Loading 43 Spanish
Gonna be ciphering out the best way of approaching this caliber, chambered in a Remington-Lee 1885. Don't mind sticking to black powder (or substitutes), but I have never messed around with these bottlenecked rounds before. Not even altogether sure what version of the spanish cartridge it is; the chamber LOOKS necked rather than tapered, and the bore is right at 0.431" w/ calipers at the muzzle. Haven't jumped in w/ both feet yet!
Any words of wisdom here?
08-03-2009 06:04 AM
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shooting the .43 spanish
I was not aware that the Remington Lee was EVER made in anything but 45-70?? but here goes anyway.
you can substitute "trapdoor-safe" 45-70 load data fpr .43 Spanish with no problems to begin with, although the .43 is significantly larger case. Trail Boss woujld also be a no-brainer (but expect a mild load using even the MAX trapdoor 45-70 safe data (personally, I would add a grain or more over that).
Measureing your GROOVE diameter at the muzzle end with calipers may or may not be all that accurate (and if you have odd number rifling grooves it will for SURE be completely off).
A basic google search yields this data:
11.15x58R (.43) Spanish Cartridge - Load Data
here is BOOK on the subject:
43 Spanish RB - Cast Boolits
LoadData: 11.15x58Rmm / .43 Spanish Remington (11x53mm Spanish) Charge and Load Information/Data for the 11.15x58Rmm / .43 Spanish Remington (11x53mm Spanish).
Last edited by AKA Hugh Uno; 08-03-2009 at 07:46 AM.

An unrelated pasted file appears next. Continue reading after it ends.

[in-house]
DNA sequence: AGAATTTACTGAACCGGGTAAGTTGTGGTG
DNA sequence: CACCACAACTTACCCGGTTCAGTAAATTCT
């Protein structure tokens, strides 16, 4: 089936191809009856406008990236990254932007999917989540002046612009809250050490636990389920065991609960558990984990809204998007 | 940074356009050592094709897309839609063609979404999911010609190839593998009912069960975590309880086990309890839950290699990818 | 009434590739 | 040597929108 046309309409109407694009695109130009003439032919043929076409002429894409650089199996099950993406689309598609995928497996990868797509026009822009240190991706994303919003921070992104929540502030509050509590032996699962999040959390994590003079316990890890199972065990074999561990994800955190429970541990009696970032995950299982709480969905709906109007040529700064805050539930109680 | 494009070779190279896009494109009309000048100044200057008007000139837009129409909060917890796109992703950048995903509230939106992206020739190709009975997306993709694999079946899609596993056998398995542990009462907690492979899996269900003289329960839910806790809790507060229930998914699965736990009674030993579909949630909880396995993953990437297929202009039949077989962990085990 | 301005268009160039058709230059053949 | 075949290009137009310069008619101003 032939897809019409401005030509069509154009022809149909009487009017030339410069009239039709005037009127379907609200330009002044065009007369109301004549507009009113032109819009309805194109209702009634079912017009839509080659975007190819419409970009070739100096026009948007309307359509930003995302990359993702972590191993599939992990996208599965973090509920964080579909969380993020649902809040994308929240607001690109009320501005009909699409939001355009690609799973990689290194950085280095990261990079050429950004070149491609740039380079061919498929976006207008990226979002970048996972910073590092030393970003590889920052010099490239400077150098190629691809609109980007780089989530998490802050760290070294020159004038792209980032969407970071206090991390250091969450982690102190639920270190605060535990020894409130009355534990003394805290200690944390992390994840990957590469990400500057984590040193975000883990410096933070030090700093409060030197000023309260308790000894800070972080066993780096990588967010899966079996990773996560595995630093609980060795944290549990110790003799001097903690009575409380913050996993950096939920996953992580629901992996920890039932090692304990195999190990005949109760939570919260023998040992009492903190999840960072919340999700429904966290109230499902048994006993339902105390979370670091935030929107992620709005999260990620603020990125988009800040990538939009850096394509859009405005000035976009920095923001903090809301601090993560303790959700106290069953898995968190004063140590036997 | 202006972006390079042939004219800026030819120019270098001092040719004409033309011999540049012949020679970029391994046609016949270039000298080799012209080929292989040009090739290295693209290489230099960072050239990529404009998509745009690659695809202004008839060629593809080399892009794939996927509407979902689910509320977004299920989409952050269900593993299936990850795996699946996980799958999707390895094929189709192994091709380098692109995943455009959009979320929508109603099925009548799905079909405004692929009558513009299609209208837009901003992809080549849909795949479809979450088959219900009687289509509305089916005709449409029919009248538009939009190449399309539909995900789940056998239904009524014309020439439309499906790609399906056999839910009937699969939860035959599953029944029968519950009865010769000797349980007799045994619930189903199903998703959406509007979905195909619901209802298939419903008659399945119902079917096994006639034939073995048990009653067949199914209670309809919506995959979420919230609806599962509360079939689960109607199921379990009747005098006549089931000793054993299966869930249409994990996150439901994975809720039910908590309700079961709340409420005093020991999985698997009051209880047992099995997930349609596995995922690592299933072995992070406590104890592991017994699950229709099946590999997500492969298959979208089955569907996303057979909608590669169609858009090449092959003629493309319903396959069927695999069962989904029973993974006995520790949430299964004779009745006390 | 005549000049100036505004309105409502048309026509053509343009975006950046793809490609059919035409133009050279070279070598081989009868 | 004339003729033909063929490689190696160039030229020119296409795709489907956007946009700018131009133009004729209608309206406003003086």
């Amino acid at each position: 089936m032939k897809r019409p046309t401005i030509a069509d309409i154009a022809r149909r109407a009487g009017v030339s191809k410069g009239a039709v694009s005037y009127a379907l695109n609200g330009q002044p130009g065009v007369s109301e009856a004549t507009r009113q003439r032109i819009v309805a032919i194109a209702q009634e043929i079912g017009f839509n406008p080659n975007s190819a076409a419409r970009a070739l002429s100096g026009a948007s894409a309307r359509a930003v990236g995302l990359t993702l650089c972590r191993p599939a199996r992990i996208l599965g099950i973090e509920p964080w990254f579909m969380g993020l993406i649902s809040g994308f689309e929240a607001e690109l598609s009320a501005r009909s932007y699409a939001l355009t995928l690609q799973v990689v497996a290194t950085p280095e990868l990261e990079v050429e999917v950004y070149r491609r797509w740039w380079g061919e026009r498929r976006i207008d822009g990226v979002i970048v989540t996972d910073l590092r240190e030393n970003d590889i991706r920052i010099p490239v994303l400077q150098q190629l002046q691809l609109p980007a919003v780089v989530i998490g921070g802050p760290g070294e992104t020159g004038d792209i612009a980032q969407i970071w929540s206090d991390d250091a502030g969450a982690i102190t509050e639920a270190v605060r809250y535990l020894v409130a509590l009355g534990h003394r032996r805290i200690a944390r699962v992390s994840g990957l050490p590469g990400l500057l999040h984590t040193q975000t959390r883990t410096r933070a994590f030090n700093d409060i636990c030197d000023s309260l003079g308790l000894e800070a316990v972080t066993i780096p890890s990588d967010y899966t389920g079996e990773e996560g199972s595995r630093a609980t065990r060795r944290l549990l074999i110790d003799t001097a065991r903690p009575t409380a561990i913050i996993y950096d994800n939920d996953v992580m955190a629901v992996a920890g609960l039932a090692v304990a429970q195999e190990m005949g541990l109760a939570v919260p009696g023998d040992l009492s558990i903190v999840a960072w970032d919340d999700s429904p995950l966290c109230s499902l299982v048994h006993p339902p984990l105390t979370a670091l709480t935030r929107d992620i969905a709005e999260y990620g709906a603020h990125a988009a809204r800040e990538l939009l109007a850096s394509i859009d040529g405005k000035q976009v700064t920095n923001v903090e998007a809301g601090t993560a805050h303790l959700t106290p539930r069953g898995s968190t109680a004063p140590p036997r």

Reason: add picture
Thank You to AKA Hugh Uno For This Useful Post:
I found the .43 Spanish difficult to load for, but never really devoted a lot of effort.
The biggest issue I had was bullet diameter, as the bullets I could buy were all slightly smaller than the groove diameter. If I used bullets about
.001 larger than groove, as is usually recommended for black powder and lead bullets, they would not chamber, as the chamber neck was then too small.
I suspect they were intended for very soft bullets, which "bumped up" to fit the bore when fired with black powder.
I tried several loads of various type smokeless, with very little success. Black powder at least produced the expected velocity, but accuracy was not good after a couple rounds.
In my rifle, a Remington rolling block, the recoil was significant when used with black powder.
Thank You to Bill H For This Useful Post:
A great start!
A whole pile of Remington Lees and Keenes showed up at a friend's store very recently amongst a lot of other 1860-1900's US rifles and some combat shotguns. I latched onto a Lee similar to the ones sent to England for serious trials. Some pics are on the CSP SMLE forum under the Remington-Lee header "Pre-topic" or some such. Been kinda exciting!